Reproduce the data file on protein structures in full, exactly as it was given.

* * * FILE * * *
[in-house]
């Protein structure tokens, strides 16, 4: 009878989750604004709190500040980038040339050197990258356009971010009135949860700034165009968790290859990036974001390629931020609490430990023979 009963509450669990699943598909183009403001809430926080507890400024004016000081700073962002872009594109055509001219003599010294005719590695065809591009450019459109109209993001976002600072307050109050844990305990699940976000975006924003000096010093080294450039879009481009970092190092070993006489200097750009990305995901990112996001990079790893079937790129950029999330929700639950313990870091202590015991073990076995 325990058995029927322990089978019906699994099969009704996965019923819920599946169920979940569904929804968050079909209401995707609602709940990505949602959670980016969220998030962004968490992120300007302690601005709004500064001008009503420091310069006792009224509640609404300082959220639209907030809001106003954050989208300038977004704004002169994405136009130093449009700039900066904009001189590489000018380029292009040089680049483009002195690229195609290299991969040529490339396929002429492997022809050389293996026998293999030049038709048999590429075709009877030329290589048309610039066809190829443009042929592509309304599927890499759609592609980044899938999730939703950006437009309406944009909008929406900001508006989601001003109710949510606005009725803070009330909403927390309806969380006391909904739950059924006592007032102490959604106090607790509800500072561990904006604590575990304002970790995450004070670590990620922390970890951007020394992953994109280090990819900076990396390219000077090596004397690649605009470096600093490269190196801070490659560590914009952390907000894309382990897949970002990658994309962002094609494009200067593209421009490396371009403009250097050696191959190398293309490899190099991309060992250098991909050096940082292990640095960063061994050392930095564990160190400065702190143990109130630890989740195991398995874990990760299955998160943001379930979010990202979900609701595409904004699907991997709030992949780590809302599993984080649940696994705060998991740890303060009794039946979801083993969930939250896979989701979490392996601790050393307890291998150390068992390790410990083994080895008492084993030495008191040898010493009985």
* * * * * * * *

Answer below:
[in-house]
């Protein structure tokens, strides 16, 4: 009878989750604004709190500040980038040339050197990258356009971010009135949860700034165009968790290859990036974001390629931020609490430990023979 009963509450669990699943598909183009403001809430926080507890400024004016000081700073962002872009594109055509001219003599010294005719590695065809591009450019459109109209993001976002600072307050109050844990305990699940976000975006924003000096010093080294450039879009481009970092190092070993006489200097750009990305995901990112996001990079790893079937790129950029999330929700639950313990870091202590015991073990076995 325990058995029927322990089978019906699994099969009704996965019923819920599946169920979940569904929804968050079909209401995707609602709940990505949602959670980016969220998030962004968490992120300007302690601005709004500064001008009503420091310069006792009224509640609404300082959220639209907030809001106003954050989208300038977004704004002169994405136009130093449009700039900066904009001189590489000018380029292009040089680049483009002195690229195609290299991969040529490339396929002429492997022809050389293996026998293999030049038709048999590429075709009877030329290589048309610039066809190829443009042929592509309304599927890499759609592609980044899938999730939703950006437009309406944009909008929406900001508006989601001003109710949510606005009725803070009330909403927390309806969380006391909904739950059924006592007032102490959604106090607790509800500072561990904006604590575990304002970790995450004070670590990620922390970890951007020394992953994109280090990819900076990396390219000077090596004397690649605009470096600093490269190196801070490659560590914009952390907000894309382990897949970002990658994309962002094609494009200067593209421009490396371009403009250097050696191959190398293309490899190099991309060992250098991909050096940082292990640095960063061994050392930095564990160190400065702190143990109130630890989740195991398995874990990760299955998160943001379930979010990202979900609701595409904004699907991997709030992949780590809302599993984080649940696994705060998991740890303060009794039946979801083993969930939250896979989701979490392996601790050393307890291998150390068992390790410990083994080895008492084993030495008191040898010493009985």